Hakimullah Mehsud's farmhouse was no refuge from US drone strike
The marble floors gleam inside the hidden compound where Pakistan's Taliban chief died on Friday. There are lush green lawns and a towering minaret.
The home of Taliban leader Hakimullah Mehsud, who died in a US drone strike, was no grubby mountain cave.
Mehsud spent his days flitting around Pakistan's rugged tribal areas to avoid the attentions of US drones. But his family, including two wives, had the use of an eight-roomed farmhouse set amid lawns and orchards laden with apples, oranges, grapes and pomegranates.
The compound in Dande Darpa Khel village, five kilometres north of Miran Shah, was adorned with a tall minaret - purely for decorative purposes.
Militant sources said the property in the North Waziristan tribal area was bought for Mehsud nearly a year ago for US$120,000 - a huge sum by Pakistani standards - by close aide Latif Mehsud, who was captured by the US in Afghanistan last month.
The compound was seen several times by an Agence France-Presse journalist when the property's previous owner, a wealthy landowner, lived there.
With the Pakistan army headquarters for restive North Waziristan just a kilometre away, locals thought of Mehsud's estate as the "safest" place in a dangerous area.
Its proximity to a major military base recalls the hideout of Osama bin Laden in the town of Abbottabad, on the doorstep of Pakistan's elite military academy.
"I saw a convoy of vehicles two or three times in this street but I never thought Hakimullah would have been living here. It was the safest place for us before this strike," says local shopkeeper Akhter Khan.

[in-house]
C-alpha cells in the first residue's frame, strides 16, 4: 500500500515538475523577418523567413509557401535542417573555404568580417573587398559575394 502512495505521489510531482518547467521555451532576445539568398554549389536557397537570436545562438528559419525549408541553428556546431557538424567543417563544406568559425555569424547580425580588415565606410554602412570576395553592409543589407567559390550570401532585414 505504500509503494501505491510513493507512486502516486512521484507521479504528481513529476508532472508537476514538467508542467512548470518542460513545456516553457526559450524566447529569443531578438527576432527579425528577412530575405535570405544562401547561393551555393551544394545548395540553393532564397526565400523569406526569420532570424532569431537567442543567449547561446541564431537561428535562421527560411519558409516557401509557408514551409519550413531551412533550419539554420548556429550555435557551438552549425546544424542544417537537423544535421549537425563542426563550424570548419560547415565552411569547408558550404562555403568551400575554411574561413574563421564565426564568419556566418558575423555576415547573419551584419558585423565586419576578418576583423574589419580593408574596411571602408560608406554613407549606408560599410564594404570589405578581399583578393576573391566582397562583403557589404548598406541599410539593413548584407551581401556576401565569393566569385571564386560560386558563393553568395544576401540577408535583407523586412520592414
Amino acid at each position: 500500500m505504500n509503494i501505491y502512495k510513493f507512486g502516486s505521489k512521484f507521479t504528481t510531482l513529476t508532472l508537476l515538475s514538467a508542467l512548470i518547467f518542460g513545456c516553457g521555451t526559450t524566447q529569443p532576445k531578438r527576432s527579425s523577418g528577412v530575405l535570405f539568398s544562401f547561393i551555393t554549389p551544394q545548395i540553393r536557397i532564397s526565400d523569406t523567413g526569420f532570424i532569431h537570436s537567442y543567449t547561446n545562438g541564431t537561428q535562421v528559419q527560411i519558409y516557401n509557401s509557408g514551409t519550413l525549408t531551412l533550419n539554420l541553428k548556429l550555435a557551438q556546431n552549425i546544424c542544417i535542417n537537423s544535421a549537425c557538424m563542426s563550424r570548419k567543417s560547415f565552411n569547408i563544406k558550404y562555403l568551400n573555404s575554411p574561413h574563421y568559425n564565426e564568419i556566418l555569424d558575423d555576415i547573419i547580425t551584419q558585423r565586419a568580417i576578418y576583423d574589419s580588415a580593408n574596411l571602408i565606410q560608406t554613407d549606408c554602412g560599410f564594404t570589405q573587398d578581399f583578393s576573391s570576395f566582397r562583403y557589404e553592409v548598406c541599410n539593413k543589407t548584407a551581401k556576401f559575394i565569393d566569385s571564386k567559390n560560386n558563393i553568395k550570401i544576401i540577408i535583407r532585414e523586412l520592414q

This illusion of safety was shattered on Friday when a US drone fired at least two missiles at Mehsud's vehicle as it idled at the compound gate waiting to enter. The hit killed the Pakistani Taliban chief and four cadres.
The area around Dande Darpa Khel is known as a hub for the Haqqani network, a militant faction blamed for some of the most high-profile attacks in Afghanistan in recent years.
Many residents fled the area during the Taliban's rule in Afghanistan, returning after the US-led invasion.
Samiullah Wazir, a shopkeeper in the area, says he would regularly see a convoy of four or five SUVs with blacked-out windows leave the compound early in the morning and return after sunset.
"We thought that somebody very important must be living in this house," Wazir says. "One day, I saw a man wearing a white shawl entering the house and I thought he looked like Hakimullah, but I thought 'How can he live here because he could be easily hit by a drone strike?'"
But Hakimullah it was, and on Friday he returned to his compound for the final time.
"We were closing the shop when his vehicle came and was about to enter the house when a missile struck it," Wazir says.
"Moments later, an army of Taliban came and they cordoned off the area."